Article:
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Thank you for selection the FORCE 10 Cozy Cabin Heater. Your unit was carefully inspected and tested at our factory. We take pride in producing one of the finest heaters manufactured for marine use.

Because of the continuing refinement of our product designs, your heater may posses features that are not discussed in the manual. We have tried to supply all the information you might need, so please take time to read this manual before installing and using your Cozy Cabin Heater.

Force 10 advises strongly against unauthorized modification of this product, but we do encourage you to correct problems which may arise by undertaking the simple repairs and maintenance described in the manual.

The most important reason to read this manual is that many of its instructions are essential to the safe operation of your Cozy Cabin Heater.

Should any questions arise requiring personal help, we ask that you contact your dealer or Force 10, quoting both the model and serial number printed on the product identification label.

We welcome any opportunity to be of assistance:

23080 Hamilton Road
Richmond, BC Canada V6V 1C9
Tel: (604) 522-0233
Fax: (604) 522-9608

Any recommendation or advice given by Force 10 Marine Ltd. or any of its employees is solely an accommodation to the customer, and should not be relied upon by the customer without an independent verification of its applicability to the customer's particular situation



The Cozy Cabin Heater, Model 10004, is designed to be fueled only by pressurized diesel or kerosene fuel. One US gallon of fuel will provide roughly 24 hours of burning, depending on your tank pressure.

Included with Your Heater

Deck Cap Assembly:
1 - Top Deck Cap w/Guard
1 - Bottom Deck Cap
1 - Inside Finishing Ring
2 - Chimney Washers 4 - Feet Spacers
Spare Parts Kit:
1 - Burner Wrench
1 - Blue Plastic Funnel
1 - Senior Parts Kit

Installation of Heater in Cabin

  1. Choose a convenient location for optimum circulation, but not where someone might accidentally touch it.
  2. The best height is such that the top is approximately 36" off the floor in a boat with 72" headroom. It is better closer to the ground than the bulkhead.
  3. Allow a safe distance between the sides and the bottom of the heater and combustible materials. Usually 6" is sufficient, but if in doubt, protect combustible material with metal and/or insulating type material such as ceramic tile.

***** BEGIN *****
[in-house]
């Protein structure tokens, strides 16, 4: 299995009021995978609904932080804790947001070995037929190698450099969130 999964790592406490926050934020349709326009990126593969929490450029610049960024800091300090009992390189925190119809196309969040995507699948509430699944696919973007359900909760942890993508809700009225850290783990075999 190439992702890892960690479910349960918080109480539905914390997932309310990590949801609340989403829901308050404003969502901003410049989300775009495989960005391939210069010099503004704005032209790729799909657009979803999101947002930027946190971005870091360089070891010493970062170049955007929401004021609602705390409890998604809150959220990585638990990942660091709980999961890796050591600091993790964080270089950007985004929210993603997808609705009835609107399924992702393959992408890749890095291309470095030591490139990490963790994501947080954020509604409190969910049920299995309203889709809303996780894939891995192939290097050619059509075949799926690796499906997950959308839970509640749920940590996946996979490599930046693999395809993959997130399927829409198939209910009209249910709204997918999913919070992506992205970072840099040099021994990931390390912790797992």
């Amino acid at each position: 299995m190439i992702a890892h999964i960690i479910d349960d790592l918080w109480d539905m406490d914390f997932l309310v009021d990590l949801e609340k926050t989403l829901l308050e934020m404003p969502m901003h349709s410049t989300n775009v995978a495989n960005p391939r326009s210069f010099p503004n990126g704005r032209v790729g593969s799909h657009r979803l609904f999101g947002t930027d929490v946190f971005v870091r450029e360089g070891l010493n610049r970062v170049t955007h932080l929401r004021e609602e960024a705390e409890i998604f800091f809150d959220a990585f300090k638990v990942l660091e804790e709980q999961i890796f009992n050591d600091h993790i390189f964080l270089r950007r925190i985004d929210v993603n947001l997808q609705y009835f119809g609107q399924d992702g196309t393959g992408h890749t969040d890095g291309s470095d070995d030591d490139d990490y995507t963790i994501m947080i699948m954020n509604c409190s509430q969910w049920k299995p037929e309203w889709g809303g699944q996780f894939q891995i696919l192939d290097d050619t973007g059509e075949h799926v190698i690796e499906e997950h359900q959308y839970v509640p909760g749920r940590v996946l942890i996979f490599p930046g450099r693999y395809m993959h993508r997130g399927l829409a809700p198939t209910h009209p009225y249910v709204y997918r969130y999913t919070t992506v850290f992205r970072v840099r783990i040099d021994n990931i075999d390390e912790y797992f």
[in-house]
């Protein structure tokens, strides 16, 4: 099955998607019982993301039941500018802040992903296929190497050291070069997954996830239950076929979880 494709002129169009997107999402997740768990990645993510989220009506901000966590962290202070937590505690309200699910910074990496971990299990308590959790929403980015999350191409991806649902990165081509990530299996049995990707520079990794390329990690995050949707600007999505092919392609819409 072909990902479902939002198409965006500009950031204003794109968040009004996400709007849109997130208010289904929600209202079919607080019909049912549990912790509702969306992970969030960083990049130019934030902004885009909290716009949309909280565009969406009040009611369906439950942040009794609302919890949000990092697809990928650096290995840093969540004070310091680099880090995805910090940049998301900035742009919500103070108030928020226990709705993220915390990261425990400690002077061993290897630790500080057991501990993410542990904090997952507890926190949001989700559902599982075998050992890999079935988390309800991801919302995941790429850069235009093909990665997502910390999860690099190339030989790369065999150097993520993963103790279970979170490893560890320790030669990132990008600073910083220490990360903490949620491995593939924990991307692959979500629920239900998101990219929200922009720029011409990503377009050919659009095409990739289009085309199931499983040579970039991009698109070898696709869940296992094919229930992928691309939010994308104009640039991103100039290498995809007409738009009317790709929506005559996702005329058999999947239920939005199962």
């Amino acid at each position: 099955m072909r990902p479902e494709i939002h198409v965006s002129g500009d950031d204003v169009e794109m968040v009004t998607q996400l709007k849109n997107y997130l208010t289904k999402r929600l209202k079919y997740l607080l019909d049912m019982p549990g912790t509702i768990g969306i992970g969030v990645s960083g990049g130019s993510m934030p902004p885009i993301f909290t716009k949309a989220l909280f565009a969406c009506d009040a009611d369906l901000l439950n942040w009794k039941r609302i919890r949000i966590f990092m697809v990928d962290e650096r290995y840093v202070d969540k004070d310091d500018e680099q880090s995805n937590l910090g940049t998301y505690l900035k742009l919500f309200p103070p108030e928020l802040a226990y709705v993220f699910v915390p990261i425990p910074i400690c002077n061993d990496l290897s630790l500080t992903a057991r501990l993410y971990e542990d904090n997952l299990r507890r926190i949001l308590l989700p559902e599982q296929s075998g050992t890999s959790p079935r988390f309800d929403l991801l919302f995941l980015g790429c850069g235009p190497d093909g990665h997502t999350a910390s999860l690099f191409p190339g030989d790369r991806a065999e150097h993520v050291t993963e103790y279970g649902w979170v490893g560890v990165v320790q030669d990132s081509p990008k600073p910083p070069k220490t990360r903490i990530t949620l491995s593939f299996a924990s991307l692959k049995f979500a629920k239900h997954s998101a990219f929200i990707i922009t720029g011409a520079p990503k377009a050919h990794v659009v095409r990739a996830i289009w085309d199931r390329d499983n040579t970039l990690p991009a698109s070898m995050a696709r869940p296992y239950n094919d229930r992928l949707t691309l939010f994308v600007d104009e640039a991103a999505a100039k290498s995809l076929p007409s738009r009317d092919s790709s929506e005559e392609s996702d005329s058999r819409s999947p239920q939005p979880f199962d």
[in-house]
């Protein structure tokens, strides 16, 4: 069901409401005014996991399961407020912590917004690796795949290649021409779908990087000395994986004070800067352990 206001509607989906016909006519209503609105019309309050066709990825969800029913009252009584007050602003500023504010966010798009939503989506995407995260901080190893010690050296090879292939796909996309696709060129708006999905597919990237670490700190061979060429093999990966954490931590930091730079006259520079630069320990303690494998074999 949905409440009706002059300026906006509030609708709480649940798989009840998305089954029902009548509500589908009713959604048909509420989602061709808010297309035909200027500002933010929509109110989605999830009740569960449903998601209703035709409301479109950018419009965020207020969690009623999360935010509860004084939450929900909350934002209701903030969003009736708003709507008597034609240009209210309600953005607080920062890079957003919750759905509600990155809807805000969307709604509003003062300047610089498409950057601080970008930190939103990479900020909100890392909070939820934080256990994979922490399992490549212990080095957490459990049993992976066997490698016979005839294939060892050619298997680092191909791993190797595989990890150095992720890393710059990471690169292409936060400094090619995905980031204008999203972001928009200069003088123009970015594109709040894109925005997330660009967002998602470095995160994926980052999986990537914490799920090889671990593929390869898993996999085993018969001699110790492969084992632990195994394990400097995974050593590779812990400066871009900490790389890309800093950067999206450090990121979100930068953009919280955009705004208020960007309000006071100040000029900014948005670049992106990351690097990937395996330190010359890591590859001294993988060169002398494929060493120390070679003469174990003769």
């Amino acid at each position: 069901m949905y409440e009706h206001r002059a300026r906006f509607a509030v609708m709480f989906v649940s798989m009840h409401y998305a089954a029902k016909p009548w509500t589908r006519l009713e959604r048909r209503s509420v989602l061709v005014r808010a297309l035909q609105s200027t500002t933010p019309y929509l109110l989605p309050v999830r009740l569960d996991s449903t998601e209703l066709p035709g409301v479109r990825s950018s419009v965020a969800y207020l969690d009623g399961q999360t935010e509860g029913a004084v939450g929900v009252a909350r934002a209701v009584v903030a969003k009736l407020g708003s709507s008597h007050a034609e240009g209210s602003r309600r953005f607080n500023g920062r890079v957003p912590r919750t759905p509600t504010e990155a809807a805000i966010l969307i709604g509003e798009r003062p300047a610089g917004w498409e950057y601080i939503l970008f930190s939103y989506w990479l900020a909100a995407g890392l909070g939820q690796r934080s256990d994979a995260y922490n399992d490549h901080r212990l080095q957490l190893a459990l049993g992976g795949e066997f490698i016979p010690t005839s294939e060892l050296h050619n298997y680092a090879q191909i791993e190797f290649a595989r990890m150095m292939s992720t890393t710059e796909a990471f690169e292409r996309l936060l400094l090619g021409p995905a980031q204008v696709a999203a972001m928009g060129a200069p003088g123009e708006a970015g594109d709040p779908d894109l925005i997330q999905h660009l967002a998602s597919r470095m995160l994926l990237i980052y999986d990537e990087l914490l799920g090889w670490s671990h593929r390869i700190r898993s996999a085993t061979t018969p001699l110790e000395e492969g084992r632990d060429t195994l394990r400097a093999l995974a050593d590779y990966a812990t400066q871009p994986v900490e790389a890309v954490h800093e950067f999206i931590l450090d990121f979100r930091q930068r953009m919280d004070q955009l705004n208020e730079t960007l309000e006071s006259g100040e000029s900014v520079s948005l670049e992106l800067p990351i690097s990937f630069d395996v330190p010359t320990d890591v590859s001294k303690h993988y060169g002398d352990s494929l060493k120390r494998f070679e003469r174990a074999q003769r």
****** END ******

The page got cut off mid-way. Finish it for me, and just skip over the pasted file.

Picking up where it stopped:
4. If the heater is mounted such that the stack length or clearance of combustible material above the heater is less than 24", the overhead surface should be protected with metal and/or insulating type material such as ceramic tile.
  5. Place the insulating washers between the feet of the heater and the mounting surface. This is all the protection neccessary on normal bulkheads. However, if the bulkhead is painted or is soft vinyl, a stainless steel sheet larger than the area covered by the heater should also be installed. This would create further protection from heat discoloration. Hard insulation material behind the stainless steel sheet would also be recommended.
  6. Screw heater in place temporarily. (It will be necessary to remove it to install the stack.)

Installation of Deck Cap and Stack

**You must exhaust the heater to the exterior to avoid carbon monoxide poisoning!
Diagram 1
  1. Drill a 2" hole in the cabin for the stack to pass through.
    1. Note: Stack is not supplied in this kit as every installation is different, no need to ship 6" if you only need 2" of stack. The stack material is 1" OD (outer diameter) ornamental stainless steel tubing available from your dealer or boat builder. It is the same pipe used to make pulpits and railings (1"OD = 7/8" ID-inside diameter). If you are bending your stack, remember to take into account the radius of your bend in determining the overall length. Do NOT bend more than 45° at any one bend.
  2. Fabricate a round wooden ring approximately 1/2 to 34 inches thick with a 2" hole drilled through the middle on which to mount the deck cap. A thread winch pad is ideal, and available from local marine dealers.